Nigeria’s rich human and material resource endowments gives her the potential to become Africa’s largest economy, and a major player in the global economy compared with other African an Asian countries, especially Indonesia, which is comparable to Nigeria in many aspect (Noko, 2014).
Economic development in Nigeria has however been disappointing with GDP of about 45billion, 32.953 billion and 55.5billion dollars in 2001, 2002 and 2003 respectively and per capita income of about $300 a year (CBN, 2010).
Despite all these seemingly endowment, Nigeria has become one of the poorest countries in the world. The role of agriculture in economic development of most countries can hardly been seen clearly.
Long before now the relationship between the banking industry and the agricultural sector in Nigeria has been a contentious issue. if one were to take a census of all the pronouncements on the matter by various governments since independence and classify them into those praising the effort of the banking industry and those castigating them as granting credit to agriculture, we may likely notice that the ratio of those in favour of the later will be in the ratio of four to one. This could further be reflected in the legislation of governments and the directives of quasi government institution like the CBN on the issue.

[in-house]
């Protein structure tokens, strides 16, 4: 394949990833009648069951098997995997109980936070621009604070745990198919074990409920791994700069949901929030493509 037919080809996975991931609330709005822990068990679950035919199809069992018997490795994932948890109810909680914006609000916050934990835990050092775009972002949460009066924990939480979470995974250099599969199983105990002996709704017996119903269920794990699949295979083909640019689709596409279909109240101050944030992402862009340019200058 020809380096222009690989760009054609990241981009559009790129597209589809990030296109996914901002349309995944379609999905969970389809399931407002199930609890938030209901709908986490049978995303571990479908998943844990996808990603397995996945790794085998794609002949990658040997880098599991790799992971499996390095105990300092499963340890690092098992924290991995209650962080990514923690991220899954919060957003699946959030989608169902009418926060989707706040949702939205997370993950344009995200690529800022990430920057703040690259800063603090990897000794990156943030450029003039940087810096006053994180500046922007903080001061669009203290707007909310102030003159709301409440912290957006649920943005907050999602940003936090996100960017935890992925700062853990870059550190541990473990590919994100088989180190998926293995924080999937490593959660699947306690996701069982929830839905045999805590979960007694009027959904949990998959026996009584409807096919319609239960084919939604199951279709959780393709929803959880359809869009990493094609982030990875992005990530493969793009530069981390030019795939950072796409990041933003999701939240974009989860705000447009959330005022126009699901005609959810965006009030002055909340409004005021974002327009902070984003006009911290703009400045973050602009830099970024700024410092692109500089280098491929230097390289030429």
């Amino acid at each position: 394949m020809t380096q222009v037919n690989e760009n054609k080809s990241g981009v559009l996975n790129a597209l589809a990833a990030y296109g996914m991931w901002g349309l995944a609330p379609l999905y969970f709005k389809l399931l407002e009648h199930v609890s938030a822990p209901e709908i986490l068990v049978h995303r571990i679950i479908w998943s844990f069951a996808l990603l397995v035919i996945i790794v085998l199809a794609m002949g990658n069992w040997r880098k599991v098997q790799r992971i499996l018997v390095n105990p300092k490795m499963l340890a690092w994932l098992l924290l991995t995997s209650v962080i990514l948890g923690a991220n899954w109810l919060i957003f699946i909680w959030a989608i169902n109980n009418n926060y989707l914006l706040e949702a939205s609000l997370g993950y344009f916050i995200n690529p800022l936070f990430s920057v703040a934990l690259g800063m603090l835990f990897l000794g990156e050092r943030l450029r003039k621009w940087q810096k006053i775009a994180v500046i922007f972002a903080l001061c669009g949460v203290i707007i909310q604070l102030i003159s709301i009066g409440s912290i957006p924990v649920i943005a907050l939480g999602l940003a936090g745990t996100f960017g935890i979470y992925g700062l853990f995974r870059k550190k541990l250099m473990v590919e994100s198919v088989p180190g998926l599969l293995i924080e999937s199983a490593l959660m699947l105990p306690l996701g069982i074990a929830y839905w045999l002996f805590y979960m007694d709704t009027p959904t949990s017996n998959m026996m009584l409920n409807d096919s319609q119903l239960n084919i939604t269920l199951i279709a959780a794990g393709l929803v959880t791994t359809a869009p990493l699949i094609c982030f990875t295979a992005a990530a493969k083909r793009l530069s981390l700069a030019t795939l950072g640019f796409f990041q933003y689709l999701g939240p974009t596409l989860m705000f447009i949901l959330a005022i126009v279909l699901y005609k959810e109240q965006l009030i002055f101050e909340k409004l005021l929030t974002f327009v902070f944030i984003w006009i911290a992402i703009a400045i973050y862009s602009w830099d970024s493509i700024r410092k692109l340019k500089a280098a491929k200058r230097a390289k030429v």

The setting up a wholly government owned bank in name Nigeria agriculture, cooperative and rural development bank (NACRDB) with an aim of solely leading to endeavors on short, medium and long-term basis is predicated on the philosophy that the main stream banking industry does not adequately cater for the urgent need of credit required for rapid transformation of the agricultural sector of the economy.